japandi living room
23 Feb, 2024

Alternatives to the traditional minimalist style: japandi

Preview japandi living room
Preview japandi bedroom
Preview japandi bathroom

Minimalism is a characteristic feature of different interior decorating trends. And we can see it in our promotions. But what happens when several perspectives are intermingled in the same style? The japandi trend is a new way of decorating the home that draws from the best of Scandinavian and Japanese minimalism. 

What is the Japandi style? 

Although it is a decorative concept on the rise, the term japandi was created more than 150 years ago by merging the minimalism of Japanese and Scandinavian aesthetics. Danish artists were the forerunners of this new trend that originates in a series of trips to Japan that served to shed light on the intricacies of Japanese culture from the point of view of its aesthetics. 

The japandi style has its foundations in the most artisanal and natural part of the Japanese wabi-sabi philosophy and the simplicity and functionality of the Nordic style. The result is a decoration that seeks harmony and balance with simple forms but is full of warmth and energy.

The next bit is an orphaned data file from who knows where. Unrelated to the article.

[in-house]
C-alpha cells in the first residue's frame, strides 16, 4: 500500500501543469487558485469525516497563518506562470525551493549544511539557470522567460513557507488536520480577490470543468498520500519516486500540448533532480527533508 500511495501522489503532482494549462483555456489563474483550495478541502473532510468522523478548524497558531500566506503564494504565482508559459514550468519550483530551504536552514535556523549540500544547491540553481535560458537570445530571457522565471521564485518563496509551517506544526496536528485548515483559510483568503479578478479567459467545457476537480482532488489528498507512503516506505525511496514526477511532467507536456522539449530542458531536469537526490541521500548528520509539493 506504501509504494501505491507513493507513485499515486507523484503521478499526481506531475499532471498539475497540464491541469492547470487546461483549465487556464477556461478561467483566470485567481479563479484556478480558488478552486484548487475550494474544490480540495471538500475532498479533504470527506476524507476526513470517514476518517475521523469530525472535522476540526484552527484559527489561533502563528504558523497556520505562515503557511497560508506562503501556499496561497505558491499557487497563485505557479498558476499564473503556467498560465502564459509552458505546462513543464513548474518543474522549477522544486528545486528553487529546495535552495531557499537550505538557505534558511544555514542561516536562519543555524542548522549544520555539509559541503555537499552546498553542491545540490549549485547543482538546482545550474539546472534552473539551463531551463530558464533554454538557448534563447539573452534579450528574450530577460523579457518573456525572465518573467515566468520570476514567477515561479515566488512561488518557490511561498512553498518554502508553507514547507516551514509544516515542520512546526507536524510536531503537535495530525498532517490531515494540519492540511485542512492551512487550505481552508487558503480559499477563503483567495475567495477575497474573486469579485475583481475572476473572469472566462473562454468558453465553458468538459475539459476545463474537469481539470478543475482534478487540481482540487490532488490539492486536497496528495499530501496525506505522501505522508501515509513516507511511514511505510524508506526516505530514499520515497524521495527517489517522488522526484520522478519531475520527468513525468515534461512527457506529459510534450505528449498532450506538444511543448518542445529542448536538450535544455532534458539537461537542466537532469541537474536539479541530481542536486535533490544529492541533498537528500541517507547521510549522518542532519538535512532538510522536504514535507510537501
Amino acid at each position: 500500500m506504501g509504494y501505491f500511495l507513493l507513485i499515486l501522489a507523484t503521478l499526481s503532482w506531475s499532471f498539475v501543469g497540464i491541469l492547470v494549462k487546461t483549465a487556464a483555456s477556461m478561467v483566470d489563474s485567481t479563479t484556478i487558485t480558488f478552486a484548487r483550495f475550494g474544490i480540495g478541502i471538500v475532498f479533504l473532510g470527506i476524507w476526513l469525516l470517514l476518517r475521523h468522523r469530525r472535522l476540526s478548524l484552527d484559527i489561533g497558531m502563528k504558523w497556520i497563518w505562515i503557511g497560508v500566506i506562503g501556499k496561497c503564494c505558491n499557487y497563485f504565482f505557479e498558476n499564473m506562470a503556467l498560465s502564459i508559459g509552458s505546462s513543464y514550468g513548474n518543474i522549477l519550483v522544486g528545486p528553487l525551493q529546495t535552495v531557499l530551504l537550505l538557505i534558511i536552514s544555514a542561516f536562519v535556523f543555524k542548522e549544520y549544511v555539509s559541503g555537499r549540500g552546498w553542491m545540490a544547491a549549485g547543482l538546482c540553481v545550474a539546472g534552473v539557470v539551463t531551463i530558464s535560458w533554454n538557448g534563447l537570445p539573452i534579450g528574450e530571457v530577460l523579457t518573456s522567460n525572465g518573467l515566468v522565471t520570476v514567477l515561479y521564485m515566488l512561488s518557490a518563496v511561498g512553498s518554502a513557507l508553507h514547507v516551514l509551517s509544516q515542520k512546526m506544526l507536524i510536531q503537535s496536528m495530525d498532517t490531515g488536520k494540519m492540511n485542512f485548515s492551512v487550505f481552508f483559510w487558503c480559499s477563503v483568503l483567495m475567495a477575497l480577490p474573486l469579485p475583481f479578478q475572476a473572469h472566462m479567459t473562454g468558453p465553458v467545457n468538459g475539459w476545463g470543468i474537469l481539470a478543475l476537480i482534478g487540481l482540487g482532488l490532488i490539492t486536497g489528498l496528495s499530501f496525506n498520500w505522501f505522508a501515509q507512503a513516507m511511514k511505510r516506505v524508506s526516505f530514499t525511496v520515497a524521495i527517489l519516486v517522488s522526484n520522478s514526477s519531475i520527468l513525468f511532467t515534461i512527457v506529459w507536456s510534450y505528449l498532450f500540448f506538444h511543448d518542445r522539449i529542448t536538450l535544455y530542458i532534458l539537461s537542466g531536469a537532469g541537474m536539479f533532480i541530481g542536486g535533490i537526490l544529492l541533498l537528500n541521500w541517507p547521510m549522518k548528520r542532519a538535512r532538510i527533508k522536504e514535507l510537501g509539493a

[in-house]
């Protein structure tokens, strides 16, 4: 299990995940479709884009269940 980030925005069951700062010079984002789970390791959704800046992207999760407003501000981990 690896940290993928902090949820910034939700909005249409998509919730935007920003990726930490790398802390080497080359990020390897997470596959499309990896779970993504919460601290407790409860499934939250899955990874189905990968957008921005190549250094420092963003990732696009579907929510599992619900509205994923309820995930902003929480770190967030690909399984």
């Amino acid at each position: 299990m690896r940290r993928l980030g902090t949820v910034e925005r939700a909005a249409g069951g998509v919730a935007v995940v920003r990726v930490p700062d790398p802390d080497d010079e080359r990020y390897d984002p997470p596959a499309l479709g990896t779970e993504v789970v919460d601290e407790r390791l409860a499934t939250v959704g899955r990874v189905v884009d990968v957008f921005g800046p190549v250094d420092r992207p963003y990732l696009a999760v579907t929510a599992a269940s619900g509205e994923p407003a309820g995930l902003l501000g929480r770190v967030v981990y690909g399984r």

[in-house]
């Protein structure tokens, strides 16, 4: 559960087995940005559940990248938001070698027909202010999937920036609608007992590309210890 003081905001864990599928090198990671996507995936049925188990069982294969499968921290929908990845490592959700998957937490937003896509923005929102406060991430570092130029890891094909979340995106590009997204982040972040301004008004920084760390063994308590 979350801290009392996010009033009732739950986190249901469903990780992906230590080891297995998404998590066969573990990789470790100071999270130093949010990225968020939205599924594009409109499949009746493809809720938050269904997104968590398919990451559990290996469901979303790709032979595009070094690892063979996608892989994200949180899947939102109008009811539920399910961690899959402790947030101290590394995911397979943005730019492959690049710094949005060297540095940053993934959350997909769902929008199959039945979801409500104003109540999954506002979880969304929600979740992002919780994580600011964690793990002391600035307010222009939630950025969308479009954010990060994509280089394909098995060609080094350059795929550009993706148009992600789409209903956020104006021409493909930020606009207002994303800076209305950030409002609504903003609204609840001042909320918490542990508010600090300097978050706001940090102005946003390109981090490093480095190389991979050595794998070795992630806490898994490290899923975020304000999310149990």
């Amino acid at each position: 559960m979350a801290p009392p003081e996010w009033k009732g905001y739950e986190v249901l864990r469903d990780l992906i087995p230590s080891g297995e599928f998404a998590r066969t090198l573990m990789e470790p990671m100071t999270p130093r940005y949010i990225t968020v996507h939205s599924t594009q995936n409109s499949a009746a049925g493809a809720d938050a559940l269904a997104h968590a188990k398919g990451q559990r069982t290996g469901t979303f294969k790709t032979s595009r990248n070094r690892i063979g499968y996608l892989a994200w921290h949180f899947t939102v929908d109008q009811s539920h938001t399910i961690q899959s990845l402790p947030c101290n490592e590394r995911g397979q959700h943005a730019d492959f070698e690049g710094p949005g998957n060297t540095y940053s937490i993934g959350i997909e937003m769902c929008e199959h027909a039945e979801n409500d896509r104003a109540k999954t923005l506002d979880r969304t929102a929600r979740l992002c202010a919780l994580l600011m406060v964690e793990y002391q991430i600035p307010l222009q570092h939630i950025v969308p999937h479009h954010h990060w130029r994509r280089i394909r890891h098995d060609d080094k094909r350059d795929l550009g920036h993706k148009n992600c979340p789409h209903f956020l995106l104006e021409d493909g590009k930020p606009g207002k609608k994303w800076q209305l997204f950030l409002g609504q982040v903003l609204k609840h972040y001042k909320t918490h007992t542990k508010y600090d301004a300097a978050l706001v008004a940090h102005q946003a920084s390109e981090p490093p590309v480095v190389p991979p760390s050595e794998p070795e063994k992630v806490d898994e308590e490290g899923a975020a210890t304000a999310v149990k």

Characteristics of Japandi decoration 

Japanese minimalism has become one of today's most demanded decorative trends. To take full advantage of all the possibilities of this trend in interior design, three key aspects must be taken into account in the decoration and distribution of spaces: 

  • Order and symmetry: all objects should occupy a harmonious position within the whole, without interrupting each other and maintaining a balanced height line.
  • Lots of natural light and neutral colours: the rooms should be flooded with light without this being overpowering. We recommend blinds and curtains in neutral tones that diffuse the light through the rooms, giving them an exceptional warmth. 
  • Amplitude and simplicity: in a japandi style house, open and diaphanous spaces predominate, with furniture of simple lines that help to create different atmospheres. Instead of walls, other dividing elements such as light wood bookcases, paper screens or sliding doors are often used.